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Anthony Joseph - The Rich Are Only Defeated When Running for Their Lives Music Album Reviews

Anthony Joseph - The Rich Are Only Defeated When Running for Their Lives Music Album Reviews
Backed by veteran jazz musicians and newer players, the Trinidad-born, London-based poet summons spirits of the Caribbean diaspora to ask what it might take to build a better world.

Anthony Joseph can halt your breath with intonation alone. The Rich Are Only Defeated When Running for Their Lives is a work of historical interrogation that is as searing as it is sentimental, in which Joseph details his own struggles along with the tribulations of poets who came before him. These remembrances are the forceful evidence in his call for change, and they are also the material he is made of. It’s a wildly tricky proposition, but throughout the album Joseph attempts to summon spirits of the diaspora to make his case for a novel way of remaking society, if not creating a new society altogether. This might seem like a mighty, almost impossible task; regardless, this is one of the most cohesive, forward-looking jazz albums in recent memory. Backed up by old hands and newer players, Joseph recites poetry with verve, pushing himself and the band to relay both crushing oppression and real hope for change.

Nowhere is this clearer than on the second track, “Calling England Home.” Over a sinuous groove, Joseph recounts different stories of immigrants who arrived in England at different times. Each person, he says, had a difficult relationship with the idea that England was their home. The haunting instrumentation reflects this ambivalence: Unison horns begin to drift apart once Joseph begins to speak, while the rhythm section maintains forward momentum, merging stories that are unified in their sense of isolation. Joseph manipulates his voice as he tells his tales, proffering quiet statements of fact (“Black and been here since 1949”), muttered musings (“I’ve lived here longer than home”), and shouted questions (“How long do you have to live in a place/Before you can call it ‘home’?”). As a means of representing the violence of the diaspora, the physicality of their approach is revelatory.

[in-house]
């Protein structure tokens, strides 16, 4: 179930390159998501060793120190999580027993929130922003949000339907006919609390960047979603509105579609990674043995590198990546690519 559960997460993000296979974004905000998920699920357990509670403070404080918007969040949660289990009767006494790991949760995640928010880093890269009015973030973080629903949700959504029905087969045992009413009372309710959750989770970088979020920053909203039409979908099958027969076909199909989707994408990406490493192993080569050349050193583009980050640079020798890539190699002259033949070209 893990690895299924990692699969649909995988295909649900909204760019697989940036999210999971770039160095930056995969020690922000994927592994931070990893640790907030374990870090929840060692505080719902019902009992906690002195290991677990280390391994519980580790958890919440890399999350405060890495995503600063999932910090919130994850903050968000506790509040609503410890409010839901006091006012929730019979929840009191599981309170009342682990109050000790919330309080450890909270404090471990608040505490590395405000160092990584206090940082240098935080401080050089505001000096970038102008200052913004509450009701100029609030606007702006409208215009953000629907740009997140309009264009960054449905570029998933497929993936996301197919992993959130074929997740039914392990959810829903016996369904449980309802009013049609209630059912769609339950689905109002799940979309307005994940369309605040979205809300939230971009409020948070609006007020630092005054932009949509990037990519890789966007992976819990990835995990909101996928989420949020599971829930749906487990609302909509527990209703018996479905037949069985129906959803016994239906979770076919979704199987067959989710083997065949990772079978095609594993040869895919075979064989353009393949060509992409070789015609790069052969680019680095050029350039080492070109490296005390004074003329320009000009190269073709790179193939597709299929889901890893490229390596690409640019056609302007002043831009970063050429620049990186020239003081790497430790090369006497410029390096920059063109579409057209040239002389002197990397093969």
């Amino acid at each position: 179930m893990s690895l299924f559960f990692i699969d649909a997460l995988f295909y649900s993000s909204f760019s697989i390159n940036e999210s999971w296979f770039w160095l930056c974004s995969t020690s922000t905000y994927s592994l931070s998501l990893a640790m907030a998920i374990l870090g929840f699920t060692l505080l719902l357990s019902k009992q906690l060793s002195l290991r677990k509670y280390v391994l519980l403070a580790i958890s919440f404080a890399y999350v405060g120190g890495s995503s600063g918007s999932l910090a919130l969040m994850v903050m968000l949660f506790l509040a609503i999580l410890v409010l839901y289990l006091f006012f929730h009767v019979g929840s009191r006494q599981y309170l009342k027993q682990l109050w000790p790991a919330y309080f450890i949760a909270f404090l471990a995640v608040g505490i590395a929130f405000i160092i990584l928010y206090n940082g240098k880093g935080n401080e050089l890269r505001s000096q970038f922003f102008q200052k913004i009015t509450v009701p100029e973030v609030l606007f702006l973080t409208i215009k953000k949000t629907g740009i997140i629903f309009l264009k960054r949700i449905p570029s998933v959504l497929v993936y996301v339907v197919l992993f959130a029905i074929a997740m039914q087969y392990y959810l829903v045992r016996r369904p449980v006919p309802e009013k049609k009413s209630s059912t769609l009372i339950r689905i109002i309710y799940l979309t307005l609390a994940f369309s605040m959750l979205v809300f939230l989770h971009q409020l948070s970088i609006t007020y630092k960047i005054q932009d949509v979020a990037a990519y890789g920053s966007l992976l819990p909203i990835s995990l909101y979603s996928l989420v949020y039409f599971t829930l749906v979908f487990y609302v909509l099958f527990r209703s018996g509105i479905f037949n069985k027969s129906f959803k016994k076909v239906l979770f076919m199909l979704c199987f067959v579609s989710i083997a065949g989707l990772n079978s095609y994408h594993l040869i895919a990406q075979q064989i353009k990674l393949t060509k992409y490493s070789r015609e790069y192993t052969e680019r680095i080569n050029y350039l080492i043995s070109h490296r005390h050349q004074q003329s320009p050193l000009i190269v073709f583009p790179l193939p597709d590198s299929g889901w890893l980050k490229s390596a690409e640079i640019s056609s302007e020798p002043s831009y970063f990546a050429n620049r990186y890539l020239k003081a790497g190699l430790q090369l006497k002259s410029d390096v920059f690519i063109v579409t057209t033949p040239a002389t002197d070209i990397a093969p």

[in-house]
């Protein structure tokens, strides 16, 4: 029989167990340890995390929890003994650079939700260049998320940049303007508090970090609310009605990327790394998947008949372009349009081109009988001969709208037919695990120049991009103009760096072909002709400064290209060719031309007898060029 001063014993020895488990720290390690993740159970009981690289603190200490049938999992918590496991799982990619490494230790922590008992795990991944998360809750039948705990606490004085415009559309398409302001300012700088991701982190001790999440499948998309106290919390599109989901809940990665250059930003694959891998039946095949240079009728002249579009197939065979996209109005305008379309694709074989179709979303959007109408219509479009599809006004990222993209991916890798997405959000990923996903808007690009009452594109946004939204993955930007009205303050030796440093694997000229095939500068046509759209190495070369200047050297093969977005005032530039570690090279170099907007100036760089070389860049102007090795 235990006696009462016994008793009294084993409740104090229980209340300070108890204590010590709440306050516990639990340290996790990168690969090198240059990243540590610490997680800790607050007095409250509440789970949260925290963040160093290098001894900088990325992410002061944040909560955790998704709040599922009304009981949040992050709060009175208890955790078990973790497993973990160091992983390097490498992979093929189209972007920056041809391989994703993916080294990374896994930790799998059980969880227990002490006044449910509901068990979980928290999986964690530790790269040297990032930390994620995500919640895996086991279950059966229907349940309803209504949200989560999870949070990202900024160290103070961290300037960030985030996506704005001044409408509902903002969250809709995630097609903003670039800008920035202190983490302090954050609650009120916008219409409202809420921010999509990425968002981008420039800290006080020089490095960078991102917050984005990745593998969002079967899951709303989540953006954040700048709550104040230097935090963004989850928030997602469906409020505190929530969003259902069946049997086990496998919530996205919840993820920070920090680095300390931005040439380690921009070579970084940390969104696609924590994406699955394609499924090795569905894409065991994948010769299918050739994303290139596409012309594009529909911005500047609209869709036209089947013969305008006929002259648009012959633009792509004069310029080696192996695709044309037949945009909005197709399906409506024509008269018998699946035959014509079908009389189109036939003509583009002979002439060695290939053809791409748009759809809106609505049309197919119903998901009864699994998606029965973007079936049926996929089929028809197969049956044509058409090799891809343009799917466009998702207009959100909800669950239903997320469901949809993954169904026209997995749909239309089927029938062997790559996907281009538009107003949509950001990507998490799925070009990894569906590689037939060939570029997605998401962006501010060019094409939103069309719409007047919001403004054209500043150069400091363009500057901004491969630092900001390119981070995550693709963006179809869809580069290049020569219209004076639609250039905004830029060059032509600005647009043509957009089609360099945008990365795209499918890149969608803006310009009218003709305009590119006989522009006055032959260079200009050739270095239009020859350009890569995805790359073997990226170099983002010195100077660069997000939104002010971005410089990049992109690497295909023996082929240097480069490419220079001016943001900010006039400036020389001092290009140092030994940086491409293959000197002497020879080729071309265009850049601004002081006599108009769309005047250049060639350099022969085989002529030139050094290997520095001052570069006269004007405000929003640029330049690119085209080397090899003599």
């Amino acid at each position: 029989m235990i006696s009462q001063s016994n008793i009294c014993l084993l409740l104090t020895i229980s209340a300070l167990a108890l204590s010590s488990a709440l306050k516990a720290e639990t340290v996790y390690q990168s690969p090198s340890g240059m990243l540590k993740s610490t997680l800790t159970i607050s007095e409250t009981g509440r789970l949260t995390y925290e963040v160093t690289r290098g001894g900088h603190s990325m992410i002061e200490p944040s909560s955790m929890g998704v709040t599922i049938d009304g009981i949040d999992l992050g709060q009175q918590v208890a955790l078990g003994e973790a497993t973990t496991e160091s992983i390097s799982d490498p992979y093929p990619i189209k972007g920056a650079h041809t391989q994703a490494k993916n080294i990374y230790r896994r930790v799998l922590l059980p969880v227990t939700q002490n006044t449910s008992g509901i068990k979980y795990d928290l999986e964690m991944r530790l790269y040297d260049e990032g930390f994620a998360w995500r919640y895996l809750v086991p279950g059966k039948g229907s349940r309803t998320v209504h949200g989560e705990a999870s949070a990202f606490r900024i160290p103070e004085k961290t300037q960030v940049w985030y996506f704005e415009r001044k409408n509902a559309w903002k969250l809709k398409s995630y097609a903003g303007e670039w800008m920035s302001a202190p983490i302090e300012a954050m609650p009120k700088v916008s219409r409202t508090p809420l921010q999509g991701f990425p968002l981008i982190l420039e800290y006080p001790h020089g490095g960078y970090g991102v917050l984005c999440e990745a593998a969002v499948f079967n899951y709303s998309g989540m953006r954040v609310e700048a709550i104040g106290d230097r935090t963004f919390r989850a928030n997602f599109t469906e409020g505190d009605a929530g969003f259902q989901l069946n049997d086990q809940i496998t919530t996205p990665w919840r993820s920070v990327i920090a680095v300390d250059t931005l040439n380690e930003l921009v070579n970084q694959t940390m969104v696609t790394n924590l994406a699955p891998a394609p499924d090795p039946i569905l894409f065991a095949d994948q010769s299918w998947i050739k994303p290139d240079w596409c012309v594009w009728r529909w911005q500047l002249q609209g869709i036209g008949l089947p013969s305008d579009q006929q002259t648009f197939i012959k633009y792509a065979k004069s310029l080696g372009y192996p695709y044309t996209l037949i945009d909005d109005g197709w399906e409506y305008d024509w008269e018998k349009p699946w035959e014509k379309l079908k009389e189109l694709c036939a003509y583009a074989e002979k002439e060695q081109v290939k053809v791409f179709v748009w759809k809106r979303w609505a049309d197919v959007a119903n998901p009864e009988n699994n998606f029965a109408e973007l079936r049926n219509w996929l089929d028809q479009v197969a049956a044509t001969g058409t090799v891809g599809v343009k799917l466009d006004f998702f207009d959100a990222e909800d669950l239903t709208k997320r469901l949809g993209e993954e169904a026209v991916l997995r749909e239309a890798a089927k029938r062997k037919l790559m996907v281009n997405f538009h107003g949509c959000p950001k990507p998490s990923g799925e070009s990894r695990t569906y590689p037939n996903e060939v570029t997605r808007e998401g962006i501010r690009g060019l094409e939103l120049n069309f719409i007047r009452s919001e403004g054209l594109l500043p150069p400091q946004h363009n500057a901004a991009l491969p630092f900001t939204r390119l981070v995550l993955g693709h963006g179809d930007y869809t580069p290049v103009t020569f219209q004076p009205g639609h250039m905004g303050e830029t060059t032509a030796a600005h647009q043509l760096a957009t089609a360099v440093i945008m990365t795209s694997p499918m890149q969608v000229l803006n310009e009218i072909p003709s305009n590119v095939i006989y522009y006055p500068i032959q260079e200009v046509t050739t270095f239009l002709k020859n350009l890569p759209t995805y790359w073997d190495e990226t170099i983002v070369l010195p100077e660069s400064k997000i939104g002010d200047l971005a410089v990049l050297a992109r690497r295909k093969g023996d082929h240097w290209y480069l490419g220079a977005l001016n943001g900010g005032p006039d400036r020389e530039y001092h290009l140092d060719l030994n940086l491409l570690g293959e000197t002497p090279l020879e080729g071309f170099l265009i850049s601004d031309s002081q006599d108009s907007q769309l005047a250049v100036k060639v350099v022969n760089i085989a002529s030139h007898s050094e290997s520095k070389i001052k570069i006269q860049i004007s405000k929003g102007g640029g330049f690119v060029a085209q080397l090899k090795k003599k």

Just as crucial is Joseph’s reverence for those who have contended with these ideas before. Take the opener “Kamau,” which is dedicated to the Barbadian poet Kamau Brathwaite, who died last year. Joseph begins with a simple ode to the powers of that “sonic sage,” praising the “trumpet in his throat.” He launches into a whirl of associative poetry, asking the poet to play every musical style of the Carribean diaspora and detailing his own devotion to another Black Carribean author during a time of duress. The music shifts under him as he performs these acrobatics, and what starts as a bandstand melody then becomes a dirge, only to finally explode into peals of improvised noise. Joseph and the band have such a tight relationship that even the way they lose control is highly calibrated: The original melody never stops (though improvisation occurs around it) and his voice always guides the sound forward. After a year of hearing protest music that has proposed liberation, it’s refreshing to hear a song that actually sounds like freedom.